It’s time for accessible Plan B
Stocking P.O.D. Market with emergency contraception is needed for student health and wellness
Plan B, one brand of emergency contraception, is an integral part of sexual health for college students. Without easy, safe and educated access to emergency contraception, the overall sexual health and wellbeing of our student body will suffer.
Emergency contraception (EC) is a method of contraception used to prevent pregnancy after sexual intercourse. The sooner after intercourse EC is taken -- ideally within 72 hours -- the better. Plan B, one form of EC, is a pill that is made up of levonorgestrel, a hormone that can actually be found in some birth control pills. The dose in Plan B is much higher, but works in a similar way to traditional birth control .
There are three ways Plan B can work to prevent pregnancy: by stopping the ovary from releasing an egg and therefore leaving nothing for the sperm to fertilize, by preventing the sperm from fertilizing the egg or by preventing the fertilized egg from attaching to the wall of the uterus. Plan B will not work if you are already pregnant; it is not an abortifacient, meaning it will not induce an abortion if you are already pregnant.
Both EC and medical abortion are both necessary parts of comprehensive health care but with increased access to EC, abortion rates actually decrease. It is cheaper, easier, and more straightforward to take EC than it is to have an abortion. And, importantly, Plan B is used fairly commonly: one in four women aged 20-24 have used some form of EC.
While the Student Health Center (SHC) does supply Plan B, there are multiple reasons why having it available exclusively in the health center is detrimental to the sexual wellness of the student body. First is the hours of operation. The health center is only open Monday and Thursday from 8:30 a.m. to 8 p.m. and on Tuesday, Wednesday, and Friday from 8:30 a.m. to 6 p.m. Students are most likely more sexually active on weekends, and EC is most effective the sooner one takes it.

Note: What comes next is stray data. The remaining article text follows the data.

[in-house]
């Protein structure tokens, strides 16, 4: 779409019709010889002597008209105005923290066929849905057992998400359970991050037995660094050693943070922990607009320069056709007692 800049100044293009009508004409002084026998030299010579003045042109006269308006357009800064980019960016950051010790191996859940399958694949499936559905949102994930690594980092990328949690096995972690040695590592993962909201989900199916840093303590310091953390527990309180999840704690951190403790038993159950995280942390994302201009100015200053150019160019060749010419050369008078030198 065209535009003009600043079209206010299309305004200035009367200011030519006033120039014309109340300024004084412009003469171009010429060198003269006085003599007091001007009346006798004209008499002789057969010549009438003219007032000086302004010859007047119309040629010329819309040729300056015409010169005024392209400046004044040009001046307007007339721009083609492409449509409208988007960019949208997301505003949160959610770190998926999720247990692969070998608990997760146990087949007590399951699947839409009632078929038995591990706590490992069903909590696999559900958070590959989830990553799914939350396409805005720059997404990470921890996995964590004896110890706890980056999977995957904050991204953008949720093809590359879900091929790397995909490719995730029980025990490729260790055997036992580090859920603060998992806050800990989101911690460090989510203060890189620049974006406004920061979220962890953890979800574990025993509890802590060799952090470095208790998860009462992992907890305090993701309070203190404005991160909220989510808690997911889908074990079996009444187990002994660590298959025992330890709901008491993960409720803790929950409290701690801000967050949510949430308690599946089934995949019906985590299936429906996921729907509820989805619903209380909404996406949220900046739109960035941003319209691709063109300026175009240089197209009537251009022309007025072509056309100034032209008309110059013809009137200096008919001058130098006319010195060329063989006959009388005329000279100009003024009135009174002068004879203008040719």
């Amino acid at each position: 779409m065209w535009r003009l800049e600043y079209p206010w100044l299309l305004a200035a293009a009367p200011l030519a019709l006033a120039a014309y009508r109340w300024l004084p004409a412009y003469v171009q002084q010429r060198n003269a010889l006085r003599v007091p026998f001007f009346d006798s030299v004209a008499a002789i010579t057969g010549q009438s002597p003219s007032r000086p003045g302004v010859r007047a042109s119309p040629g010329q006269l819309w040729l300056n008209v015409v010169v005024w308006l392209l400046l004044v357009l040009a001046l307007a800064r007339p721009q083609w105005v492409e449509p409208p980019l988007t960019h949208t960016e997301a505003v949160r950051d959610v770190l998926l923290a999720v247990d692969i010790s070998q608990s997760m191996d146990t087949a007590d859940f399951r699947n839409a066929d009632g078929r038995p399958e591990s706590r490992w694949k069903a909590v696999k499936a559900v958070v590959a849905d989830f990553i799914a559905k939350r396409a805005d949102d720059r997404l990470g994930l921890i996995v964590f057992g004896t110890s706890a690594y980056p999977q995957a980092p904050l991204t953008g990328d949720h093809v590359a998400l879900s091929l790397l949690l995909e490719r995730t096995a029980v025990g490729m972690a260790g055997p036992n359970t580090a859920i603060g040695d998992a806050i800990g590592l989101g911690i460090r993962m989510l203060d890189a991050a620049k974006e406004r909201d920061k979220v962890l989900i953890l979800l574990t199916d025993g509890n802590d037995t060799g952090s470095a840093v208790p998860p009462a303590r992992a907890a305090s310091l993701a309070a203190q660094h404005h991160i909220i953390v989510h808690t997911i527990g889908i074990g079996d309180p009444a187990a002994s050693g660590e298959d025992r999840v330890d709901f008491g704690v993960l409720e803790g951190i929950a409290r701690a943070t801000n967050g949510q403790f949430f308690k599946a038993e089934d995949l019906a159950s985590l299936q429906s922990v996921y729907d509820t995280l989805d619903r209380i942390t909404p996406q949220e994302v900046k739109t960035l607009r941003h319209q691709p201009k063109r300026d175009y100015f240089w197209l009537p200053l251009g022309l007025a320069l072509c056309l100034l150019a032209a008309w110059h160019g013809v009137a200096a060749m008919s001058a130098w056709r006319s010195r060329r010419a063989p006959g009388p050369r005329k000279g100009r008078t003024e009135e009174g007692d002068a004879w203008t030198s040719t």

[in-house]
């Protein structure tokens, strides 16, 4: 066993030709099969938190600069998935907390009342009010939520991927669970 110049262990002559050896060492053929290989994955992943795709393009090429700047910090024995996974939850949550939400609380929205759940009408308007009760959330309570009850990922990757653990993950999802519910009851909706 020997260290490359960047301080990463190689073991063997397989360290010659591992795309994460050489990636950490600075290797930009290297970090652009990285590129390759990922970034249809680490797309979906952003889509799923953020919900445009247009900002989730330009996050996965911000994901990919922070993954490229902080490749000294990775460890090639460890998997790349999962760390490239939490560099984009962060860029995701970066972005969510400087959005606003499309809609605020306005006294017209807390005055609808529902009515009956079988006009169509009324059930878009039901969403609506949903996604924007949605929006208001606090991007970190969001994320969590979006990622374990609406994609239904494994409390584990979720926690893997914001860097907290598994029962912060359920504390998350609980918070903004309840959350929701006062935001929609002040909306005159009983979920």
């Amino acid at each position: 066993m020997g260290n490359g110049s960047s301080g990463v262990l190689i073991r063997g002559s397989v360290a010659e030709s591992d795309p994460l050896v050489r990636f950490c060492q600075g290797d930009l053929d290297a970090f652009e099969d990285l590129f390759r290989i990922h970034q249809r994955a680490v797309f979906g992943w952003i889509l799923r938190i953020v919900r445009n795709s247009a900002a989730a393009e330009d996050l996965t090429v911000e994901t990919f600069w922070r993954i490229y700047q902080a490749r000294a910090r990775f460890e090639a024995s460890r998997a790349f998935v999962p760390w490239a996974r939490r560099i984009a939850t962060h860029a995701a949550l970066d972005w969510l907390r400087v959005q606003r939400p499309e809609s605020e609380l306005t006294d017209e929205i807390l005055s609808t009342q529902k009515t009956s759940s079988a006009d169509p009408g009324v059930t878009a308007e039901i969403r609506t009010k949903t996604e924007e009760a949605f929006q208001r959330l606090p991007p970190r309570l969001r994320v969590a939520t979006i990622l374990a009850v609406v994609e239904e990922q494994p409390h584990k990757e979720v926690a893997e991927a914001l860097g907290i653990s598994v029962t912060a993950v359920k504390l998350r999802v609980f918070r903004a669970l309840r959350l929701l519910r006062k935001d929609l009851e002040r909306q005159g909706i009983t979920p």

Unprotected sex on Friday would mean that a student has to wait until at least Monday morning to access EC. That is, if a student can get an appointment, which can be difficult to make within the 72-hour window of time when EC is most effective.
Second, though SHC gets a discount on Plan B and can therefore be sold to students for $20, there is still a $20 charge for having an appointment in the first place, doubling the cost of the visit. For EC, the SHC does not take insurance and the entire cost would have to come out of the student’s pocket.
This could lead a student to head to an off-campus location to obtain EC. Only about two-thirds of all pharmacies will carry Plan B, even though it’s recommended, and only 14 percent will place it on a shelf without it being secured. Pharmacists can also refuse to sell it based on their own religious beliefs. And for already nervous students, advocating for something as personal as EC to a judgmental stranger is not easy.
The solution is clear: Plan B must be provided on campus in an accessible location to all students. P.O.D. serves this need perfectly. Open until 2 a.m. every day of the week, many students frequent the location often. There already is a decently-sized healthcare section where one can purchase cold medicine and condoms. Having EC stocked and ready alleviates most, if not all, of the burdens listed above and creates a community of safety, wellness and empowerment.
Steph Black is a junior in the College of Arts and Sciences and a columnist for The Eagle.
This article originally appeared in December 2017 print edition of The Eagle.